The patriarch appealed for the renewal of peace talks as the only possible way out of the impasse.
In the letter published Tuesday, Patriarch Sabbah quotes a passage from St. Luke´s Gospel.
"It was just about this time that some people arrived and told him about the Galileans, whose blood Pilate had mingled with that of their sacrifices," the letter stated, quoting Luke 13:1-3. "At this he said to them: ´Do you suppose that these Galileans were worse sinners than any others, that this should have happened to them? They were not, I tell you. No; but unless you repent you will all perish as they did.´"
"The lesson is clear: Penitence will save from bloodshed," the patriarch wrote. "Penitence means to see God and all God´s children; it means to imitate God in his love and justice, in all relations between persons and peoples.
"In light of this penitence, we see that the present events which we experience in these days, invite us to raise our prayers to God, and to ask him to enlighten the minds of those who are responsible for our government in this land, and to give us, also, light and strength to know how to choose and make our destiny as we would like it to be, in this confused and troubled world, where good is mingled with evil, and where justice is often lacking in our human society."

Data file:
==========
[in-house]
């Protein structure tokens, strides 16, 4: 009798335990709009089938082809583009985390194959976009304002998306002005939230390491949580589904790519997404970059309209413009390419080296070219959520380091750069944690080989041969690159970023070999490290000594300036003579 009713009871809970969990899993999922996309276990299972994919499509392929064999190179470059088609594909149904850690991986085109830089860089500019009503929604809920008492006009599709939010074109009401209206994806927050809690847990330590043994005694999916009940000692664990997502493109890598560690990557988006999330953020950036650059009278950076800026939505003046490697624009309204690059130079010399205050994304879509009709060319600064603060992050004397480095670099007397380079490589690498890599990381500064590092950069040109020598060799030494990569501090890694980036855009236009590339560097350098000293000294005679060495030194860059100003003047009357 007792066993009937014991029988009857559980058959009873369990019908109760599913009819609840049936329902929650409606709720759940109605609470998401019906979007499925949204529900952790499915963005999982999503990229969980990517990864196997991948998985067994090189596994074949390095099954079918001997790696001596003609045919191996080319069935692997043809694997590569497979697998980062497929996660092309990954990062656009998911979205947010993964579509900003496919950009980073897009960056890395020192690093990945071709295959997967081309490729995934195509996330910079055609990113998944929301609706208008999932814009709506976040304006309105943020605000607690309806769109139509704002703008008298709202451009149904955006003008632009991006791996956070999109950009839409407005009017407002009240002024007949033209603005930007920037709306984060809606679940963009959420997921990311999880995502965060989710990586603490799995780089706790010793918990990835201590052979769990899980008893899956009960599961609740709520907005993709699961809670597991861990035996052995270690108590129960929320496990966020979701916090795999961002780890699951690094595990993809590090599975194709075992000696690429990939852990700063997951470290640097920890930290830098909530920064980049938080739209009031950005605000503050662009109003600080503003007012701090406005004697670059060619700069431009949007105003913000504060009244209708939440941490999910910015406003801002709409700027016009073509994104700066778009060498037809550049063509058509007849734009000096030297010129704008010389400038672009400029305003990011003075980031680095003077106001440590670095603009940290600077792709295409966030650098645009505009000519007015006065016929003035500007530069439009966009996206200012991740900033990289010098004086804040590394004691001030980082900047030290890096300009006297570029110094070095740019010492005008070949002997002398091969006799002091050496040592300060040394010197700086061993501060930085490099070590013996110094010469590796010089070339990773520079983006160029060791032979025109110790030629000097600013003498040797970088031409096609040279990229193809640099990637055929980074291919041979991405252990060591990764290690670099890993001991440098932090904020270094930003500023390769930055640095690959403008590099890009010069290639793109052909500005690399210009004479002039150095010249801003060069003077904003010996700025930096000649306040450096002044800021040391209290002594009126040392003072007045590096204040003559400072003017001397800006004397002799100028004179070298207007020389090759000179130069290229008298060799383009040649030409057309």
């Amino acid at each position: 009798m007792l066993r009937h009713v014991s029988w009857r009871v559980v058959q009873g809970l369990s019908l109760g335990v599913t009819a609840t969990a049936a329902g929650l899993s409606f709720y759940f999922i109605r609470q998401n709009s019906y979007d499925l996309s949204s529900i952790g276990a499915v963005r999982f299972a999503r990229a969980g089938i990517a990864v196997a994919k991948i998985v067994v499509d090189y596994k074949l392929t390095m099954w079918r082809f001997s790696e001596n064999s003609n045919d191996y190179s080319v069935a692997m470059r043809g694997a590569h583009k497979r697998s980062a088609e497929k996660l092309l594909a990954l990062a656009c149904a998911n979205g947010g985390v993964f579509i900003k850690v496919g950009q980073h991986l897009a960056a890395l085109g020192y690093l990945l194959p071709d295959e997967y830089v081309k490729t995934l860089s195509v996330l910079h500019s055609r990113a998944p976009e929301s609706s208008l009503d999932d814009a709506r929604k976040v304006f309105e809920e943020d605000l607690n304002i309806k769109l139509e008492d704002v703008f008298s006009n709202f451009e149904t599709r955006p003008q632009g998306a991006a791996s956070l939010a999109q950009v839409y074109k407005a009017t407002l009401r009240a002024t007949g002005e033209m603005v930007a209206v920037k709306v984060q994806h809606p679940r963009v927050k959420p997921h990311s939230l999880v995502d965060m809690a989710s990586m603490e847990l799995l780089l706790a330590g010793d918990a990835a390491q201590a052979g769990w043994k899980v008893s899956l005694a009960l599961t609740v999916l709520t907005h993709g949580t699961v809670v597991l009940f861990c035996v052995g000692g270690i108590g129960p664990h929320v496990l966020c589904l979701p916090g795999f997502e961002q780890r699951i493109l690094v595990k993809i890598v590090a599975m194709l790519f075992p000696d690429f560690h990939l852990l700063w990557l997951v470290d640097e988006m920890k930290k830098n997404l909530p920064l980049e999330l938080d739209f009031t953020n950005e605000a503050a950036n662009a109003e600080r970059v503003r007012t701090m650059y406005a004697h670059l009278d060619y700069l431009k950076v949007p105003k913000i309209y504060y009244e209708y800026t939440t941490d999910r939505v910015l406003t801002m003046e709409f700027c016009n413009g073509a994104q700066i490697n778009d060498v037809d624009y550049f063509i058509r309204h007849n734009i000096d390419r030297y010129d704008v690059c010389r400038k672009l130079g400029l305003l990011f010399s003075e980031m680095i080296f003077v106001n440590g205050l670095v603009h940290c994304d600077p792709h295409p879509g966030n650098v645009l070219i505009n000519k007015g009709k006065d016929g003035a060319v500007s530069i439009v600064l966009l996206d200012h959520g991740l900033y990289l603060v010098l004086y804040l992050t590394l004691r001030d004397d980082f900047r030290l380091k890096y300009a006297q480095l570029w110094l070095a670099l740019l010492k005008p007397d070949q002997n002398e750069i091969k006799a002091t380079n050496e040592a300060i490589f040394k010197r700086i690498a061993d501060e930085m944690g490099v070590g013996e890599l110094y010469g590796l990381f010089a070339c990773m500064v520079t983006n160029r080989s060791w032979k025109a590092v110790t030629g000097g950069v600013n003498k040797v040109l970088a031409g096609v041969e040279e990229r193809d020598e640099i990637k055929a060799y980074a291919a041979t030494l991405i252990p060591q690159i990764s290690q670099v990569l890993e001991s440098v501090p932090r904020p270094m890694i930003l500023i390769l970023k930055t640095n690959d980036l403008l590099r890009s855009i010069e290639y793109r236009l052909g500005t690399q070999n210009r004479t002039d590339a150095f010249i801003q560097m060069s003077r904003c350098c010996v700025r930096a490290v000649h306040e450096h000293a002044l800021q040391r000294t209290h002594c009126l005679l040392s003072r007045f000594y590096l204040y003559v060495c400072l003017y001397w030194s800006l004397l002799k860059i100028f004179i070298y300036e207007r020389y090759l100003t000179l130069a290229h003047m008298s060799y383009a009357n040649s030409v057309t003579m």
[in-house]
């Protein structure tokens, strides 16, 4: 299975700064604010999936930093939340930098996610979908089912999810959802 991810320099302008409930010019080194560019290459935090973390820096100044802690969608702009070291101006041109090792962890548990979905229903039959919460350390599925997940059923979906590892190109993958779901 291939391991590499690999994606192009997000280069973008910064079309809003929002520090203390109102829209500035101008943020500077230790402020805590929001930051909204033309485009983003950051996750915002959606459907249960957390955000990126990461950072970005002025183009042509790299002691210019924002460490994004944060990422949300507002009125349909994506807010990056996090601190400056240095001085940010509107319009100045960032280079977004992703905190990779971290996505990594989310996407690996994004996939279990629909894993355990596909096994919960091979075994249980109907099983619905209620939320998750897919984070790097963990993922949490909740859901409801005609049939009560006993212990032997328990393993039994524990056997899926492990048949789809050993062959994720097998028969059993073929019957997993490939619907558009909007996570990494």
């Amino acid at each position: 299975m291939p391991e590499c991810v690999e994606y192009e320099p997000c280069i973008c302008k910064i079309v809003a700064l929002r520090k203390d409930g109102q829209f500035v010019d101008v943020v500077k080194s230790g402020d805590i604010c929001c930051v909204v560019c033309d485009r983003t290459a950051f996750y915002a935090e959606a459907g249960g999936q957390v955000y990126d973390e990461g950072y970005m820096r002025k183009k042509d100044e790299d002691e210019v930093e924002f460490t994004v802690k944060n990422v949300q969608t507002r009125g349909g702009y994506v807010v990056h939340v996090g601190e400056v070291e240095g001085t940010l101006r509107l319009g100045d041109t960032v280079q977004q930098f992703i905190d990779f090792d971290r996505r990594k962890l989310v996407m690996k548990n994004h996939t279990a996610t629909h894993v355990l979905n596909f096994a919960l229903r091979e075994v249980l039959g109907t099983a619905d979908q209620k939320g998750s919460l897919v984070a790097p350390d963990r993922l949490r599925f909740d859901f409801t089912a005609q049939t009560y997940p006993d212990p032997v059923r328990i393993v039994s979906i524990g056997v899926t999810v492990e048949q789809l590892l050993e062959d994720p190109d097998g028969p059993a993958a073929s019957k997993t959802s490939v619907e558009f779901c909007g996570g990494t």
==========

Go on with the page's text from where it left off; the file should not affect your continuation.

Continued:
The Catholic spiritual leader believes that the only way forward is to "go back to the peace talks," and see how "to return to the situation that prevailed before 1967. The way to pacify the situation is to understand that the Holy Places cannot be touched [or] subjected to any bargaining."
"To deploy soldiers, military vehicles, and even missiles will not bring peace and order; only justice will," he stressed.
There must be an immediate end to bloodshed, he insisted, and the Palestinian people must be given "the right to live and to self-determination."
The patriarch stated he is in favor of a Palestinian state that will "have the stability that allows it to reorganized its own affairs, external and internal."
As regards Jerusalem, Patriarch Sabbah said it should be the capital of two states, Palestinian and Israeli, but, above all, it should remain the "Holy City, protected and respected by its own governors and the whole international community."